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This is the terminology used in recent Board of Examiner’s reports for the Agrégation Externe d’anglais, a French teaching exam, henceforth referred to as AEA.

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Today, in both the Longman Pronouncing Dictionary (Wells, 2008) and the English Pronouncing Dictionary (Jones, 2018), systematic reference to both British and American English is made (and a few variants are included, but these cannot be exhaustive). Fifty years earlier, there was no systematic reference to American English in the 12th edition (Jones, 1963).

11For British English, a number of names have been used and there has been much discussion as to how to refer to a “standard” and what the standard represents. Unlike Kretzschmar’s interpretation of “standard” for American English, the association of the term to British English may suggest some sort of recommendation, potentially implying that other varieties are not recommendable. By contrast, Southern British English7 suggests that varieties are categorised based on a geographical scale rather than a hierarchical one. The discussion is reflected in the explanations given in pronunciation dictionaries for the model described in the entries. The lexicographers’ objective is to provide learners with a generally acceptable model; they may also include alternatives and even refer to another variety8, but their focus is on one (or two) reference models. To designate the variety described in the 12th edition of the English Pronouncing Dictionary, Jones refers to Received Pronunciation (RP) “for want of a better term” (Jones, 1963, p. xvi) but qualifies his use of the term as follows: “I should like it to be understood, however, that RP means merely ‘widely understood pronunciation’ and that I do not hold it up as a standard which everyone is recommended to adopt.” (Ibid.) As he says, this variety is widely understood, but it is not in fact widely used, and he concludes: “There exist countless other ways of pronouncing English, some of them being used by large communities.” (Ibid.). Nearly fifty years later, in the reference section of the 18th edition of the English Pronouncing Dictionary, Catherine Sangster in her contribution entitled “The BBC, its Pronunciation Unit, and ‘BBC English’” again refers to RP and to the term ‘BBC English’, which she considers inappropriate:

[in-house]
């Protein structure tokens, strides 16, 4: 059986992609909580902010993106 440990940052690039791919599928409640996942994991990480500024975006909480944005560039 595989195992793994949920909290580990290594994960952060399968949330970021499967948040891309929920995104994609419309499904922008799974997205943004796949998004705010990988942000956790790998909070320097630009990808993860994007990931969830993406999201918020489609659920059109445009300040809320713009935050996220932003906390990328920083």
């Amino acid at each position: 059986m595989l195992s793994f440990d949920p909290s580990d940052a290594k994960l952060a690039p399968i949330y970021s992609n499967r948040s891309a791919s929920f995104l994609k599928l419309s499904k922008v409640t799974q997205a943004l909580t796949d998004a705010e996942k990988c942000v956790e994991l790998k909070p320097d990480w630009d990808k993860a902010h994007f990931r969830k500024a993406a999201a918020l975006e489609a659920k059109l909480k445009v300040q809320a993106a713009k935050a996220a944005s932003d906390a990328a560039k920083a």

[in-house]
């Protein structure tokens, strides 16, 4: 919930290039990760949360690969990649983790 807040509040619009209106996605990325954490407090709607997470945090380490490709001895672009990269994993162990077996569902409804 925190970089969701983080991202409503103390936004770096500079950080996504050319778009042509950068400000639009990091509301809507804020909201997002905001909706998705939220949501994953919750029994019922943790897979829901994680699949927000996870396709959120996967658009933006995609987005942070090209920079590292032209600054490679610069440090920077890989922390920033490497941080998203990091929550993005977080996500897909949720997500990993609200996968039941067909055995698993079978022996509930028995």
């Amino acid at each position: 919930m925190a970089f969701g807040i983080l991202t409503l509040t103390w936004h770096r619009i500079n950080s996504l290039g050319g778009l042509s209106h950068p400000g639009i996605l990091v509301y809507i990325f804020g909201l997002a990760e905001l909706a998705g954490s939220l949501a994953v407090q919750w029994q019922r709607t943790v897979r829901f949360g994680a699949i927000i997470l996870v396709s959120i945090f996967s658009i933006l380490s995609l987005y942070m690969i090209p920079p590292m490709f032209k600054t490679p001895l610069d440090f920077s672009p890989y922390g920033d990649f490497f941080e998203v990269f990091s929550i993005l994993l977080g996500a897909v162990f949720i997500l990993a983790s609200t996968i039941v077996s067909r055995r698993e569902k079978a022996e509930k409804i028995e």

There is not (and never was) an official BBC pronunciation standard; its broadcasters speak English with a range of accents. In spite of this, the term ‘BBC English’ is often used as a synonym for Received Pronunciation (Roach, 2004) and for the sort of accent described in dictionaries like this one. (Jones, 2011, p. xxix)

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She explains that the variety described in the dictionary did indeed correspond to BBC newsreaders in the past but she feels: “this would be better viewed as a by-product of the restricted social group from which BBC employees was drawn at that time, rather than a matter of deliberate policy.” (Jones, 2011, p. xxix)

12She shows how far broadcasting has evolved9, embracing a very broad approach to pronunciation which reflects current BBC policy as regards diversity: “[…] many accents can now be heard. This is felt to be important for the BBC because it means that the voices that the BBC’s broad audience hear in its broadcasts are as diverse as their own voices.” (Jones, 2011, p. xxix).

13The debate on standard varieties reflects changing attitudes to variation itself (Baratta, 2023). Yet, in a learning environment, whatever the name, teachers will promote one or more reference models.

2.2. Norms and reference models for L2

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Vaissière & Exare were guest speakers at the PhonLim 2022 symposium (Limoges University, 18-19 March 2022) where they presented CleanAccent ©.

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For them, this refers to “Standard British English”.

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« La variété choisie pour les leçons en classe est l’anglais britannique standard pour deux raisons. Tout d’abord, l’anglais britannique est encore, par rapport à l’anglais américain, la variété la plus enseignée en France à l’heure actuelle (Michari, 2023). De plus, les deux enseignantes filmées pour l’expérimentation maîtrisent l’anglais britannique standard. »

14As there are significant differences in the vowel systems of General American and Southern British English, Vaissière & Exare10 choose to use a single model as their reference for L2 English since they are promoting a method for learning pronunciation, thereby exposing young learners to one coherent pronunciation system. Furthermore, they justify their choice of SBE11 as the standard for pragmatic reasons12 because they consider, following Michari (2023), that this is the most widely taught variety of English in France today, and secondly, that the two speakers who participated in the videos speak this variety.

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Capliez refers to Southern British English.